The volume of coconuts harvested and sold was entirely based by the plantation owner on the word of Ka Mauro, who supervised the loading and buying. His word was trusted by everyone. He issued the corresponding cash shares to farmers and the farm owner.
Ka Mauro was a man of few words, friendly and caring in a silent way.
Ka Mauro also functioned as a loan officer for farm owners who needed emergency cash advances, chargeable to future harvest. He didn’t charge interest on short-term loans. I knew Ka Mauro because I used to go to his house to get short-term cash advances arranged by Inay Aurea, mostly for my school expenses.
From Ma Pinong, the bus conductor, and Ka Mauro, the coconut wholesale buyer, I saw at a very young age the virtue of honesty at work, silently, impeccably. Both men could read and write, but never set foot in the corridors of a university for a college education.
Do good and avoid evil
Our town’s culture was fundamentally obedient to natural law, which simply ruled that people must do good and avoid evil. Both men know this by heart, and they lived respectable lives by rendering excellent service to their kababayans.
I relate my happy childhood moments with the sweetest taste of glutinous rice cakes made by two grandmotherly women: Na Emilia, the sinukmani or biko expert, and Na Lucina, the genius behind Majayjay’s bibingka galapong.
Na Emilia was the grandmother of my friend, Ben. Ben’s family earned its living by making and selling goodies to schoolchildren during recess time. Na Emilia also peddled sinukmani or biko around town.
Na Lucina was the master of bibingkang galapong baked in an earthen pan, “may apoy sa ilalim at may apoy sa ibabaw,” using bunot (coconut husk) embers that gave her bibingka that smoky flavor and meltingly soft moistness.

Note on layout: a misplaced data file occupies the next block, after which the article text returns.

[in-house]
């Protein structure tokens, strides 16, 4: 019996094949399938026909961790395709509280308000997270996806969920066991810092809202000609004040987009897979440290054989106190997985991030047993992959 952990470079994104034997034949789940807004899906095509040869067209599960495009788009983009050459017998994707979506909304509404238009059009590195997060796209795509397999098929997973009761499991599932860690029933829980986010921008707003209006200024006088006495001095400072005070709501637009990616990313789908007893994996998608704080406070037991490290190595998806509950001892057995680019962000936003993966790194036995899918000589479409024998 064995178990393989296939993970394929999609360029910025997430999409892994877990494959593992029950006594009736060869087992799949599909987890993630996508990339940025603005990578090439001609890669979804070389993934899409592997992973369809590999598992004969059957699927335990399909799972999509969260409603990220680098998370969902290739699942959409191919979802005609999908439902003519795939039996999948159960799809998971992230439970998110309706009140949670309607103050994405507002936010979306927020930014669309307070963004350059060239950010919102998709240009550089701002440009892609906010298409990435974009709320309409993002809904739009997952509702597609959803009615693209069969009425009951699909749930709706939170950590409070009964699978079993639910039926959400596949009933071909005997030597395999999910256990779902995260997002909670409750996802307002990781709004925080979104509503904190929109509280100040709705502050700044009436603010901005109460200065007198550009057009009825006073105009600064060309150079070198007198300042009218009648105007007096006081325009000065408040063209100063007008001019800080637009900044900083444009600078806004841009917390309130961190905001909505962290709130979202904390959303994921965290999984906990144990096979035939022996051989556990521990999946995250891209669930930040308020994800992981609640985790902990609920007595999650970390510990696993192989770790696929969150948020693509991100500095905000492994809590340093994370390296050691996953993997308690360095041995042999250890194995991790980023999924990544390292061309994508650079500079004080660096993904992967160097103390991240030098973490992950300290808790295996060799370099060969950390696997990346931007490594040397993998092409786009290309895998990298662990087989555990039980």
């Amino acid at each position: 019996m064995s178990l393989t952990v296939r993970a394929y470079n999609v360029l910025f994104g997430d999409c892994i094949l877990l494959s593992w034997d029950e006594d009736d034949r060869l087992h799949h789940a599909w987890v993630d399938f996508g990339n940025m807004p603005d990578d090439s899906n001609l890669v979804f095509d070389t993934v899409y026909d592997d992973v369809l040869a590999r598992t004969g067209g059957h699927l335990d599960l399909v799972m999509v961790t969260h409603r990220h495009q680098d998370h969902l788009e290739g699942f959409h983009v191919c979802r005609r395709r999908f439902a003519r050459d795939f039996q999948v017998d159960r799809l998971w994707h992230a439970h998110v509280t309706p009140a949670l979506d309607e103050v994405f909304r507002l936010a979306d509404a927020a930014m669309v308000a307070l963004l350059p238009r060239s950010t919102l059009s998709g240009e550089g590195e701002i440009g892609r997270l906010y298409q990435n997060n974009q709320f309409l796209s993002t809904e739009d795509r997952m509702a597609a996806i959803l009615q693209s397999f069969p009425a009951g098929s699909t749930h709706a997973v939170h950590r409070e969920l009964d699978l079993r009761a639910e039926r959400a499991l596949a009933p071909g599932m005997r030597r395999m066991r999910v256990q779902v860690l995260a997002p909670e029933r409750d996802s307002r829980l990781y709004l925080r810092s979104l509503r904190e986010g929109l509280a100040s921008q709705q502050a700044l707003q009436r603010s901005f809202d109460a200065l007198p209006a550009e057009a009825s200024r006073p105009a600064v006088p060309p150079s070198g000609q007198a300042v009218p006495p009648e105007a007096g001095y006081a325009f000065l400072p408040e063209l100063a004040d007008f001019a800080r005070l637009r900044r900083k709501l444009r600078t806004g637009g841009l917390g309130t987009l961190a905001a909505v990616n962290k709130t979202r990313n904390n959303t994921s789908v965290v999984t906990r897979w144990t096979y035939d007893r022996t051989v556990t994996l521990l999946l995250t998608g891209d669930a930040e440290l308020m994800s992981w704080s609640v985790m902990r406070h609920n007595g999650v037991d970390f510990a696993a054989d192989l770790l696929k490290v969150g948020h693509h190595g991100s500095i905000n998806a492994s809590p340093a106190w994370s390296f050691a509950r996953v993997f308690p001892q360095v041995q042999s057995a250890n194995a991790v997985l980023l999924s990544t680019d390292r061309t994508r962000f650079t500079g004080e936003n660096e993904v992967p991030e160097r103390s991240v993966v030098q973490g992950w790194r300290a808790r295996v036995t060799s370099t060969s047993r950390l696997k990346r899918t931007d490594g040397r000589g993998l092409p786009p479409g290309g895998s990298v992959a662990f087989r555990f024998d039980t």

Na Lucina had her stove facing the street outside of her little house with its sooty walls, bibingka smoke hitting my nose, whetting my appetite whenever I passed by.
Na Emilia and Na Lucina stir clear pictures. Na Emilia was tall and thin. She was soft-spoken, walked with a gentle sway while selling her freshly cooked sinukmani in the bilao, perfectly balanced on her head.
Na Lucina was kayumanggi, a coarse and loud multitasking woman, always barking orders as she tended the bunot embers of her bibingka cooker.
Just the mention of Na Emilia and Na Lucina’s names makes my mouth water. Their glutinous rice cakes haunt my appetite still.
Last month, high school alumni of the mid ’60s held a class reunion in Majayjay. Many who migrated to the US, Canada and Australia came to relive their friendship and youthful frolics.
The most memorable ones were either the silly things they did or the dictatorship of their strict parents and teachers.
But most of all, they came to breathe Majayjay’s invigorating cool mountain air and to taste again the sweetness of glutinous rice cakes and guinataang laing.
Most importantly, they came to reminisce and admire old-fashioned virtues such as honesty, respect for elders, industriousness and helpfulness, which were personified by simple townsfolk like Ka Tinay, Ma Pinong, Ka Mauro, Na Emilia and Na Lucina.
Today, at the twilight of my life, when I go to the streets of Majayjay, I still hear Ka Tinay’s hawking in her distinctive singsong style: “Ayyy! Kanduleee! Biyaaa! Dulooong!”